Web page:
What Are Rental Comps?
Rental comps mean comparing different rental properties with features that are similar to each other in the same neighborhood or area.
Advantages and Disadvantages of Rental Comps
An advantage of using rent comps is that it will always be useful in the real estate industry because people like to compare homes. In addition, investors use it as a guide to evaluating what is going on in the market at a particular time. It also helps in setting a fair rent for a rental property.
Rental comps also come with their own share of disadvantages. For instance, data from websites nowadays only show about 5% of a rental property’s actual performance in the market. Market analytics provide the remaining 95%. Also, the market is moving quickly and investors want data faster than ever before.
How to Find Rental Comps
There are many simple ways to find rental comps. For instance, you can use offline sources like real estate agents, some of whom know the fair amount real estate investors are charging for their properties. Another offline way to find rental comps is by meeting with property management companies. Finally, you can meet with fellow investors who would be willing to help.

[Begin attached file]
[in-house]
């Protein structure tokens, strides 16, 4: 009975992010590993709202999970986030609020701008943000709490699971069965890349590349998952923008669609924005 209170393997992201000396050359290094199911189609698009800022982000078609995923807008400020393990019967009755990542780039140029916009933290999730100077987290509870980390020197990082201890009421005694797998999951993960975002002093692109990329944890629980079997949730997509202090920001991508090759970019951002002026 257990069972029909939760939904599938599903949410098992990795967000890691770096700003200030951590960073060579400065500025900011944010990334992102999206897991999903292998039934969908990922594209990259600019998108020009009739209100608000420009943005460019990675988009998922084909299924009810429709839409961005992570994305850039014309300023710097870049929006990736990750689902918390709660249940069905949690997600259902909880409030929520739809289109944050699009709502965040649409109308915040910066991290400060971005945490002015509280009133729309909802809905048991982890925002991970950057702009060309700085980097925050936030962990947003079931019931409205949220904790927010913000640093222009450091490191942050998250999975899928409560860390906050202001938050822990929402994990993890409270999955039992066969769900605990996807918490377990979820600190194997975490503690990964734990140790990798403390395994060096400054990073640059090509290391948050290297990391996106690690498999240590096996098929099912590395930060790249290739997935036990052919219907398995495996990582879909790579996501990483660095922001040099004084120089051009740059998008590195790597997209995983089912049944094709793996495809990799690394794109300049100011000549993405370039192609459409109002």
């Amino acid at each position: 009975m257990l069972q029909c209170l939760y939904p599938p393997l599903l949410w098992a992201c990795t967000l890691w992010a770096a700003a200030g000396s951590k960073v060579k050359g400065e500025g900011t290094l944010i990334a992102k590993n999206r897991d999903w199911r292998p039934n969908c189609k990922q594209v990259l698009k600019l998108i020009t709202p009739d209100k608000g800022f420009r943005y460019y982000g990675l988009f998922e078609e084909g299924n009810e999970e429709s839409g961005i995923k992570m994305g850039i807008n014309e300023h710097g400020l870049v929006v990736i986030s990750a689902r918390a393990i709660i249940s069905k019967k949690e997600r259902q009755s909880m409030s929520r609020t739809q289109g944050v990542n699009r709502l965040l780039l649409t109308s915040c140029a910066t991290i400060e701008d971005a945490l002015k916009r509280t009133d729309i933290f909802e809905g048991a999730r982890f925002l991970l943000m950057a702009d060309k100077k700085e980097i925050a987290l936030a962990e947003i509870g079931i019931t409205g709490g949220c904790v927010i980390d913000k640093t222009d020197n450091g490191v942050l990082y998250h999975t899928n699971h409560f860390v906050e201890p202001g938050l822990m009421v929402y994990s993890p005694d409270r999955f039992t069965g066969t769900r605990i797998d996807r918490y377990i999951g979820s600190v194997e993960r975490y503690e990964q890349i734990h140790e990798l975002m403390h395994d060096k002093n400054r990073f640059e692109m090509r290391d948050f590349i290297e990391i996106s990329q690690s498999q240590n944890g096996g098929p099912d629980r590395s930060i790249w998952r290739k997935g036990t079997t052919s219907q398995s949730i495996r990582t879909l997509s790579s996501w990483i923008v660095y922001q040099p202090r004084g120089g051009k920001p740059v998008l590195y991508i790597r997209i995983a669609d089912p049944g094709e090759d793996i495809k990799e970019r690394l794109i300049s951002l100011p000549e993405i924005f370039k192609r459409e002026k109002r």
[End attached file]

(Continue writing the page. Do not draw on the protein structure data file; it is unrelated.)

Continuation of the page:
You can also find rental comps online by using online tools like Craigslist or Mashvisor’s rental property calculator.
Step 4: Estimate Your One-Time and Recurring Expenses
After researching similar properties, your next step is to estimate your one-time and recurring expenses. One-time expenses are incurred when buying rental properties while recurring expenses occur even after the purchase of the rental property. It is important to know the estimated one-time and recurring expenses to be able to calculate the fair amount to charge tenants.
Examples of one-time expenses are:
- Escrow fees (Between 1% and 2% of the cost of the home)
- Transfer taxes (1% for a home below $200,000 and 2% for homes above $200,000)
- Notary fees (Between $0.25 to $20)
- Title insurance (From a few hundred dollars to around $2,000)
- Appraisal fee (Around $300 to $400 for a single-family home)
- Recording fee (An average of $125 on closing)
- Title cost (Around 2% to 5% of the loan amount)
- Home inspections (Between $279 to $399 depending on your location)
- Home protection plans (Around $25 to $50 a month)
Examples of recurring expenses are:
- Property taxes (4% of the cost of the home yearly)
- Insurance premiums (Depending on the price of the home, around $130 to over $1,383)
- HOA dues (Between $100 to $1,000 monthly)
- Hazard insurance (Between $1,250 to $1,650)
Related: How to Estimate Rental Property Expenses Before Buying
Step 5: Use a Reliable Online Calculator Like Mashvisor
After estimating your one-time and recurring expenses, the next thing is to discover how to use a reliable online calculator to determine the fair amount to charge your tenants. Mashvisor can help you here.
Mashvisor is the number one online investment property calculator that not only helps you find profitable investment properties but also helps you estimate how much you should buy or rent them out. It does so by calculating the prices of the surrounding rental properties and using the data to accurately estimate the value of your property.